Joseph Baldachino, 71, universally known as Pepe, was born on the Rock, married Lourdes Dyer and they have two children, Gwendolyn and Jeremy and three grandchildren. His father in law was the legendry boxing figurehead Dick Dyer.
Educated at St Jago’s school where he remembers teachers Messrs Cruz and Abecasis and Mrs Wood (nee Romero) with particular respect. Leaving school at fifteen, he went to find a job at the Labour Exchange where he was instructed to read The Gibraltar Chronicle and find details of apprentice courses. As he did not wish to enrol as an apprentice, he knocked on doors until a position was found. This was a shop assistant at Attias the Tailor. From there, he went to Barclays Bank DCO as a messenger where he remained until he was 21. He joined the Ministry of Defence and was sent to the Royal Air Force headquarters as a messenger and then temporary clerk. The RAF decided to take civilians into the airport fire service, he applied and after training at Gibraltar RAF base and RAF Manston in Kent, qualified as a fireman. This was where he became involved with trade unionism. There were nine civilians who all became members of the ACTS union, one of three sections of the Transport and General Workers Union run by Jose Netto and Joe Bossano. The civilians were augmented by RAF personnel, he held one of the two civilian L/F Rank.
After being elected shop steward, he was elected to be a member of the TGWU/ACTS branch and then onto the district committee representing all non-industrial ACTS members in the Ministry of Defence.
Baldachino remained in the RAF fire service for 21 years. With sadness, he remembers the loss of a Canberra and a Hunter aircraft; where all crew members had lost their lives. He was on duty on both occasions.
In 1976, he supported the new Gibraltar Democratic Movement formed by Joe Bossano to replace the Integration with Britain Party which had lost its way following the publication of the Hattersley Memorandum. Joe worked hard for the GDM in the run up to the election of 23rd September 1976. Four GDM candidates were elected; Joe Bossano, Dr Reggie Valarino, Brian Perez and Gerald Restano. Messrs Victory, Mascarenhas, Brooking and Gingell were not elected. This was a hotchpotch of candidates with only James Brooking, Joseph Victory and Joseph Gingell being active trade unionists.
Joe Bossano then formed the Gibraltar Socialist and Labour Party (GSLP) and stood with five other trade unionists in the 1980 election. These were Michael Feetham, Joe Gingell, Charles Robba, Louis Perez and Joe Victory. The only candidate to be elected was Joe Bossano who was second in the poll and only 64 votes behind Sir Joshua Hassan.
During these four years, Pepe together with Juan Carlos worked continuously behind the scenes to ensure that eventually, the GSLP would be adequately represented in the House of Assembly. This came to pass when in the 1984 election all seven members of the opposition were members of the GSLP. These were Joe Bossano, Joe Pilcher, Michael Feetham, Mari Montegriffo, Juan Carlos Perez, Robert Mor and himself. Joe Victory was not elected.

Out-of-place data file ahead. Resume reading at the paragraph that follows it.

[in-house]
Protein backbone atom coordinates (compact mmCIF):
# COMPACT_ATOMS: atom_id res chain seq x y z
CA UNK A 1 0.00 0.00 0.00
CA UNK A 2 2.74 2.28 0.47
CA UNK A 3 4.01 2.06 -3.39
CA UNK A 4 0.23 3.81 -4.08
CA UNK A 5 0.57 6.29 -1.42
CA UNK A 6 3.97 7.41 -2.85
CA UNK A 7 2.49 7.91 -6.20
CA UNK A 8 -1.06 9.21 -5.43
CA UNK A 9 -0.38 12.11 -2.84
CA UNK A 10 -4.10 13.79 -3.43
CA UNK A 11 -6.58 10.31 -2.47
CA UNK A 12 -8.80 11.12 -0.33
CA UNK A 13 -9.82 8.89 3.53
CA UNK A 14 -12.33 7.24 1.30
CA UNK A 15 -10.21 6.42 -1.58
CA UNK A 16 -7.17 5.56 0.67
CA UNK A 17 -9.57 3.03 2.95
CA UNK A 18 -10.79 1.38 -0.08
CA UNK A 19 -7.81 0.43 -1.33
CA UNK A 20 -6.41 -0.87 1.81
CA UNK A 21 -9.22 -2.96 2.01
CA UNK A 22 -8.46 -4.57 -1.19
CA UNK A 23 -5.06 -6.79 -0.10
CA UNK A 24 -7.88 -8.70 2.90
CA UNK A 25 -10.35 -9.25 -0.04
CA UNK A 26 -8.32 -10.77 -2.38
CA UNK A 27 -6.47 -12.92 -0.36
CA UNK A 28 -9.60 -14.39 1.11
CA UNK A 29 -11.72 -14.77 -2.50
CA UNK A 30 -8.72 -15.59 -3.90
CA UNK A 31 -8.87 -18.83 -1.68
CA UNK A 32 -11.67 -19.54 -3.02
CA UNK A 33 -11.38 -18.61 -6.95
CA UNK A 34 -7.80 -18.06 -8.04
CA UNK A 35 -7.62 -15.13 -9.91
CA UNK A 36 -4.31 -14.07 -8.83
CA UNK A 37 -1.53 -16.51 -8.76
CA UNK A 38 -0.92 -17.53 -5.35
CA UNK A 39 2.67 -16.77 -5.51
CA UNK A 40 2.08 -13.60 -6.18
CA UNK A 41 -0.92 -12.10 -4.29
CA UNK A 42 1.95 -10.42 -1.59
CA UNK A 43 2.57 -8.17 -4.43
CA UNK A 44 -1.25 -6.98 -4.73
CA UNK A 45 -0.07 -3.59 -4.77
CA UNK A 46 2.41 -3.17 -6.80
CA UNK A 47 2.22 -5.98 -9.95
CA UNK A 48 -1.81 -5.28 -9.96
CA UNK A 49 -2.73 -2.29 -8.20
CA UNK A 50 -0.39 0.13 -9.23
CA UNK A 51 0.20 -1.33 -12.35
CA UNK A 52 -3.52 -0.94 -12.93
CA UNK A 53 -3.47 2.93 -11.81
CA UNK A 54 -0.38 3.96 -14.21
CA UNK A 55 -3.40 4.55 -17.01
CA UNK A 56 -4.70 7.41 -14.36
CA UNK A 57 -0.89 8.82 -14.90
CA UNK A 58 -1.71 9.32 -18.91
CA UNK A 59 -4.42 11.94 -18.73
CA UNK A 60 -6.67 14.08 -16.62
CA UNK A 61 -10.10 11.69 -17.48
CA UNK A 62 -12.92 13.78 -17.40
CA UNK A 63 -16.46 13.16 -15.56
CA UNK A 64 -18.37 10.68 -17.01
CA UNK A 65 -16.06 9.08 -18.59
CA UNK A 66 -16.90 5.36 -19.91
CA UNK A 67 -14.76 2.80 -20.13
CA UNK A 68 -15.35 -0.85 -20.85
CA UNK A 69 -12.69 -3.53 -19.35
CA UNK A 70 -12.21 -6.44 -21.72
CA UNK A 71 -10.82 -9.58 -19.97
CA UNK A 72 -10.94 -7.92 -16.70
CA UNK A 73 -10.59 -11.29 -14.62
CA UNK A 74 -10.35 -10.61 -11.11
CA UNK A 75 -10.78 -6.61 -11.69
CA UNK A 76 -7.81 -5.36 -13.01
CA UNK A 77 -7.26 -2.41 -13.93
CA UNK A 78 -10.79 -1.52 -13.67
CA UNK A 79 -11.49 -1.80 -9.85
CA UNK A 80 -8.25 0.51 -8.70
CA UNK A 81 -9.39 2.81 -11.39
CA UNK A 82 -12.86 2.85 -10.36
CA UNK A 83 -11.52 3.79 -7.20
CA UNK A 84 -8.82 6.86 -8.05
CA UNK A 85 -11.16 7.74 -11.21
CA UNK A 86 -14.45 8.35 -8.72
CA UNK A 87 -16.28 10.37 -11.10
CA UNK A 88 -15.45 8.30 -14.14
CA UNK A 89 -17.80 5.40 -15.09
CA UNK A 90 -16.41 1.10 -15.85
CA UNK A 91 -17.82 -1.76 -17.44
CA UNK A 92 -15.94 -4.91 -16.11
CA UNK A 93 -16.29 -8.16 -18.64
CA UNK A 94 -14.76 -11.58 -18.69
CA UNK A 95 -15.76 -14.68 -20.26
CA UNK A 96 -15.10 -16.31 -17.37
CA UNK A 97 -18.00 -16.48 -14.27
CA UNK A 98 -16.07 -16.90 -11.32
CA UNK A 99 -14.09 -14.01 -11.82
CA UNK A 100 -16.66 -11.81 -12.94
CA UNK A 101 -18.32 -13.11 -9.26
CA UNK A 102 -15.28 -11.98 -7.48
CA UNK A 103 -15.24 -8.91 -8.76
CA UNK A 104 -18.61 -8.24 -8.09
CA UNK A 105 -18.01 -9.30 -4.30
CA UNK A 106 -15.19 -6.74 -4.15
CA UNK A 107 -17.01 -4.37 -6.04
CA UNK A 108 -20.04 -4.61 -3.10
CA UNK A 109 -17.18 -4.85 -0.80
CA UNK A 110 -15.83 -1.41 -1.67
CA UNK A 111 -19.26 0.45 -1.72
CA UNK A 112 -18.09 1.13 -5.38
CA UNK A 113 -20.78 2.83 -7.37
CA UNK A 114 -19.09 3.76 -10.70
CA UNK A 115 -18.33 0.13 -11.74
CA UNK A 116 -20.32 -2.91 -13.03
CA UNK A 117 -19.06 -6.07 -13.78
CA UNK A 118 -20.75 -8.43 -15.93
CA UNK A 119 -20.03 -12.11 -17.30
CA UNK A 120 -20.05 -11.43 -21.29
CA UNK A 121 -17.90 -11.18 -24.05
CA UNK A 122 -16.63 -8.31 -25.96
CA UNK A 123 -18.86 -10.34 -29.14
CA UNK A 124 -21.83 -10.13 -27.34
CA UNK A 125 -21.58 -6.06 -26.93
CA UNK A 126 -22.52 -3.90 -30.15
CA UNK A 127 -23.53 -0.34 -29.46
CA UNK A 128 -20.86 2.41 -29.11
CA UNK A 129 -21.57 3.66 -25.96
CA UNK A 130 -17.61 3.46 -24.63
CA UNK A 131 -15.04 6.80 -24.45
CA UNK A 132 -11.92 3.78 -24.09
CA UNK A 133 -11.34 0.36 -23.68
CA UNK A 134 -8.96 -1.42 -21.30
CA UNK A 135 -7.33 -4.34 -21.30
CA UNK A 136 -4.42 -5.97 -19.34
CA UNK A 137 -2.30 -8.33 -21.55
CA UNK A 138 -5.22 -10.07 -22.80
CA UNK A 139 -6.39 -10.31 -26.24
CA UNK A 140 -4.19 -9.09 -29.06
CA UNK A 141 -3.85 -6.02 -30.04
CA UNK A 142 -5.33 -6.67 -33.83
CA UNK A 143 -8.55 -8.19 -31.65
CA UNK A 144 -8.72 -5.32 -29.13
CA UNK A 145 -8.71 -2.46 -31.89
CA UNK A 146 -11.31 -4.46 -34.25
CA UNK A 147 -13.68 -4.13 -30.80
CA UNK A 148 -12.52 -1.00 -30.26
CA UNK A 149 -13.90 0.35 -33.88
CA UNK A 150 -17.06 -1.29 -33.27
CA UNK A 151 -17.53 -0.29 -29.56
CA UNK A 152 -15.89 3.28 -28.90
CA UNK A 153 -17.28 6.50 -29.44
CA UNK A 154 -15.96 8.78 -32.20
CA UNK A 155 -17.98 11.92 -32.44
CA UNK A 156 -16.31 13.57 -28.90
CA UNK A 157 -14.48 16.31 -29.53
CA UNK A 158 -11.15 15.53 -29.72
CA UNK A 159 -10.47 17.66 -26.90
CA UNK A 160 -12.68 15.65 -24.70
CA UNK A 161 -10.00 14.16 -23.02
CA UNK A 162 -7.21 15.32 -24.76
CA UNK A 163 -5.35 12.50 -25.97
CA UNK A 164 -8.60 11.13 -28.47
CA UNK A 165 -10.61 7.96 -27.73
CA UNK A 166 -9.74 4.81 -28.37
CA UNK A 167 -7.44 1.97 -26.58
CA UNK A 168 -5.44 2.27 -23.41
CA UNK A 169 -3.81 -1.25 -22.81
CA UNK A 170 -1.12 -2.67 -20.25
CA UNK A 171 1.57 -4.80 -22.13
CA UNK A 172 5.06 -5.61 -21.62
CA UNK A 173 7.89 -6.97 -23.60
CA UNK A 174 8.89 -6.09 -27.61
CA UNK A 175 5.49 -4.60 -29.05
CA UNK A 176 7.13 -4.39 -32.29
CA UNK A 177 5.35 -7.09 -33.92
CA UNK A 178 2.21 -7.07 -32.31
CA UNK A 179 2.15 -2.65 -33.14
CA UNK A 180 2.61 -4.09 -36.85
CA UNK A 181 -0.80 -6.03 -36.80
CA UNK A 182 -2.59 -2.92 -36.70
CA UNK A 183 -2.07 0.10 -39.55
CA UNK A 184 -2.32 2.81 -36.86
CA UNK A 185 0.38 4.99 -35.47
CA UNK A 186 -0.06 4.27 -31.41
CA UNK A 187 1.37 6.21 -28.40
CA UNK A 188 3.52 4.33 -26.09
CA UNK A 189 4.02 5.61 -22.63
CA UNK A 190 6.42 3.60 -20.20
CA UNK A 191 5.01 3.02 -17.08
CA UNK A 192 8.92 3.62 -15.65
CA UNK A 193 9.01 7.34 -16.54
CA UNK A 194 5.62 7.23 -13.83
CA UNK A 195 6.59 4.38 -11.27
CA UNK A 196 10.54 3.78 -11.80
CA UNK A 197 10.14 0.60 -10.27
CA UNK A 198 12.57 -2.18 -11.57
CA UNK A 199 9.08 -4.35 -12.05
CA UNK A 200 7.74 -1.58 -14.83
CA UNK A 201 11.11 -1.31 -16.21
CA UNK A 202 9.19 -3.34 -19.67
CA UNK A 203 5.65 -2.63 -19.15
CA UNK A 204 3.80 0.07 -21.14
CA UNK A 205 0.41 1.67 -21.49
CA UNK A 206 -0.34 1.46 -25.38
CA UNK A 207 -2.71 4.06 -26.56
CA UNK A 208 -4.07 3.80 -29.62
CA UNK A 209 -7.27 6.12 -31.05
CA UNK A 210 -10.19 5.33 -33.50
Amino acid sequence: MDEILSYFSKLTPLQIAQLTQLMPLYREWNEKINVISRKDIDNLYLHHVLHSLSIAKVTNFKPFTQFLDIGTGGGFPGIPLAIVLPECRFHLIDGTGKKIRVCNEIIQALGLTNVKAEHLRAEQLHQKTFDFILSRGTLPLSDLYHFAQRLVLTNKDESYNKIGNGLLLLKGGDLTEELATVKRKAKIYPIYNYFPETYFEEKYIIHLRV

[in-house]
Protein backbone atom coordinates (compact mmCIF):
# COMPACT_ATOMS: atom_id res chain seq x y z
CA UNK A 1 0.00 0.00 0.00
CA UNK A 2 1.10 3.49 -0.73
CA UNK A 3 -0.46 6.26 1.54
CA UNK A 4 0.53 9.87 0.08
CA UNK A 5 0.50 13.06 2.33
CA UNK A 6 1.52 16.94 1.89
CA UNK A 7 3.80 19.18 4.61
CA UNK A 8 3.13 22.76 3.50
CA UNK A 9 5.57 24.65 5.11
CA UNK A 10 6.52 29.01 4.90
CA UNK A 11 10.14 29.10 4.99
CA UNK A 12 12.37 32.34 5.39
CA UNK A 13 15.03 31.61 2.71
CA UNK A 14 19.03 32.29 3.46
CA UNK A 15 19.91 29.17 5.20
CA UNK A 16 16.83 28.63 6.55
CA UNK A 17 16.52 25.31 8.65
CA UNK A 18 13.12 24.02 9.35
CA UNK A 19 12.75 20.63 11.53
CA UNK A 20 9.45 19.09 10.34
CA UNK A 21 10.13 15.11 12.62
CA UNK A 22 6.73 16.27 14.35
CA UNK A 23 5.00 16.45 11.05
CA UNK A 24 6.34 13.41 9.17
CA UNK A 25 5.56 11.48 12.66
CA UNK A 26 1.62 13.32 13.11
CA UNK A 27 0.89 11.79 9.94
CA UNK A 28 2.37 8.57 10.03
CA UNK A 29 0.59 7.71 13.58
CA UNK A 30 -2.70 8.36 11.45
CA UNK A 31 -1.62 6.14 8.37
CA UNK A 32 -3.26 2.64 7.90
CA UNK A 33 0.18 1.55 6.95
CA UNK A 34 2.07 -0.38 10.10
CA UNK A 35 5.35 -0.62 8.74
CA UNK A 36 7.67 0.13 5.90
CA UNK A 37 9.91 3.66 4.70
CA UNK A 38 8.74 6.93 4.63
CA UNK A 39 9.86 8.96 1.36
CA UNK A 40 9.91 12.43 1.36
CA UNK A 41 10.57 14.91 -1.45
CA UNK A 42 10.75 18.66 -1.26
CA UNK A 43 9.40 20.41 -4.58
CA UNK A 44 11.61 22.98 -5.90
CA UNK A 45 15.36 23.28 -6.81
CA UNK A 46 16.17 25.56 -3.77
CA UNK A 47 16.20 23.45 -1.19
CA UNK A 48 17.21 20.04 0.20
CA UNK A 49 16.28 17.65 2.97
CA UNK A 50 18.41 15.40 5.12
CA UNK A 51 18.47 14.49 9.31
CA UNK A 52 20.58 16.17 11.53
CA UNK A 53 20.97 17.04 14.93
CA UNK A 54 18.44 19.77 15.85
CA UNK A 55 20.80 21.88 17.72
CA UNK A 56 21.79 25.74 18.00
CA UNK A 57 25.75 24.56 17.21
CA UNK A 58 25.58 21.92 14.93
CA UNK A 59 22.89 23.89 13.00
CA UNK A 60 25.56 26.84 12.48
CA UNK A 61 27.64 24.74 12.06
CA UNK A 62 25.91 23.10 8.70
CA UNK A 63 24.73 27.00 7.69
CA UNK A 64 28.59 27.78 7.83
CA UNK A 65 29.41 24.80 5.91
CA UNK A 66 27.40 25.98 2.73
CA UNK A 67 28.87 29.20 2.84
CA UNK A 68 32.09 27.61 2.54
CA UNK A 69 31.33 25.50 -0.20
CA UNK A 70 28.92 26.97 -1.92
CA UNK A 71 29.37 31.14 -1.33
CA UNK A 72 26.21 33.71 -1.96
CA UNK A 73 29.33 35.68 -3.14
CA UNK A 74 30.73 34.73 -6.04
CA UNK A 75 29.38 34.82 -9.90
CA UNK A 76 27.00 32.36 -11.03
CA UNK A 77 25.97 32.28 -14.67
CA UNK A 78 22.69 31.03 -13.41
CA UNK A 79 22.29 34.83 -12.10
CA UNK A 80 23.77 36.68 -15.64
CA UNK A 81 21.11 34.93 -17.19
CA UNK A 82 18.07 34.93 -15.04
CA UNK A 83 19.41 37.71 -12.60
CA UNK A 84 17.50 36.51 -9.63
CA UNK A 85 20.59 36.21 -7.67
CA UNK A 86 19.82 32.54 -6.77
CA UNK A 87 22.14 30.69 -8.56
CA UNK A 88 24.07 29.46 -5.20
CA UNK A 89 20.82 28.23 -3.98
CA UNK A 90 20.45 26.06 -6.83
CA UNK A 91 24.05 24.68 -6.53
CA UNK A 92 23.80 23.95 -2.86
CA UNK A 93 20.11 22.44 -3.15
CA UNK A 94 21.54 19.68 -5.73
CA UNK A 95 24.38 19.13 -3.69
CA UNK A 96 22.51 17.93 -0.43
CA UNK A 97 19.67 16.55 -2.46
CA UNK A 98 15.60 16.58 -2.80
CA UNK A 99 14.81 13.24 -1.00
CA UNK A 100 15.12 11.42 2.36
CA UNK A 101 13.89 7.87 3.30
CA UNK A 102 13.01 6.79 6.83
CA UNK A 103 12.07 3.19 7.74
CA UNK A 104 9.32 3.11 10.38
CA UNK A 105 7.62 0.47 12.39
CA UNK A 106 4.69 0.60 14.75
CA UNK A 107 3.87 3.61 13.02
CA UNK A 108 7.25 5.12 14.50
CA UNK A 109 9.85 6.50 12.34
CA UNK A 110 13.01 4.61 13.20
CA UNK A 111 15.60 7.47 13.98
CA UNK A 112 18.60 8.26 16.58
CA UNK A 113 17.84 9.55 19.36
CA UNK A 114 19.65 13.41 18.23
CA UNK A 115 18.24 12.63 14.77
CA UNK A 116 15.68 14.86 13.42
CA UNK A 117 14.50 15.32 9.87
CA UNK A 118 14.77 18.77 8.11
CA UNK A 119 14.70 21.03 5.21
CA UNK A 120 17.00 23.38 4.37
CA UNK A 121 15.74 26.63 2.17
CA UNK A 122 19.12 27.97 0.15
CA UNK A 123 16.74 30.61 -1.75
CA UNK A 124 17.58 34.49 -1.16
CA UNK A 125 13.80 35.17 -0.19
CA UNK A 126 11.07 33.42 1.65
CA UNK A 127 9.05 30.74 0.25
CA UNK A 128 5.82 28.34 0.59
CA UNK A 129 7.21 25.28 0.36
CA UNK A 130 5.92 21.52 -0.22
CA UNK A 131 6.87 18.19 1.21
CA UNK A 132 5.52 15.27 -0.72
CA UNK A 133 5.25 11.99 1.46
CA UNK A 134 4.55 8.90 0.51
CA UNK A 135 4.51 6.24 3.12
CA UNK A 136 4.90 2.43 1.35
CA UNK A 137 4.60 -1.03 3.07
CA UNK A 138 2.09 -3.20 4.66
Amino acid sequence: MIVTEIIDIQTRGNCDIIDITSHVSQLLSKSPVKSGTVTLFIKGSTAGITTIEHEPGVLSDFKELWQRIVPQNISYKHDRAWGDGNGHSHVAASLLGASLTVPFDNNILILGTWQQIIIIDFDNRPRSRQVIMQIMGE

Joe Bossano and the GSLP triumphed in the 1988 election and Pepe was appointed Minister for Housing after suggesting to the Chief Minister that this was a subject that he was particularly interested in. He paid tribute to Peter Caetano who as election agent had masterminded the campaign. Upon election, all members of the GSLP kept their union memberships. Excellent relations were kept with the trade unions and also the Gibraltar Chamber of Commerce. The Chief Minister appointed him a member of the Gibraltar Council from 1988 to 1996.
The challenge was enormous with 2186 applicants waiting to be housed. He remained Minister of Housing and Building and Works until 1993 by which time the number of applicants had been reduced to 253.
During this period, the Chief Minister instructed Michael Feetham to mastermind the reclamation of what was to become Europort. When the flats had been built, Pepe administered the 50/50 scheme which enabled Gibraltarians to be able to purchase on mortgage with the government paying for half of the price of the flat. This meant that the government had to pay nothing for the land which was reflected in prices lower than the market rate and, most importantly, there was no provision for profit. The only restriction was that those wishing to buy had to be either on the housing list or entitled to be. Those who released Government flats were also eligible.
This was possible because the land earmarked for the 50/50 scheme was paid for by the sale of the remaining reclaimed land to private developers for the construction of office blocks, a supermarket, a petrol station, restaurants and flats to be sold in the private sector.
The selling price of the flats in the 50/50 scheme was negotiated and agreed with the developer. This scheme was not confined to the new land at Europort. The Gibraltar Government in a short space of time built 700 flats at Harbour Views, 600 in Montagu Gardens and 200 in Brympton, and on a different scale 425 in Sir William Jackson Grove where 125 2RKB (two rooms, kitchen and bathroom) flats were specially constructed for the allocation of our senior citizen on Government Rental bases. This was the first time that bespoke flats had been built for senior citizens.
There were also tax advantages in that claims on the tax return could be made on the interest payments on the mortgage which is the norm. However, it was also introduced that during the construction period, a £10,000 tax allowance could be claimed on the capital. This did not exist anywhere else in the world.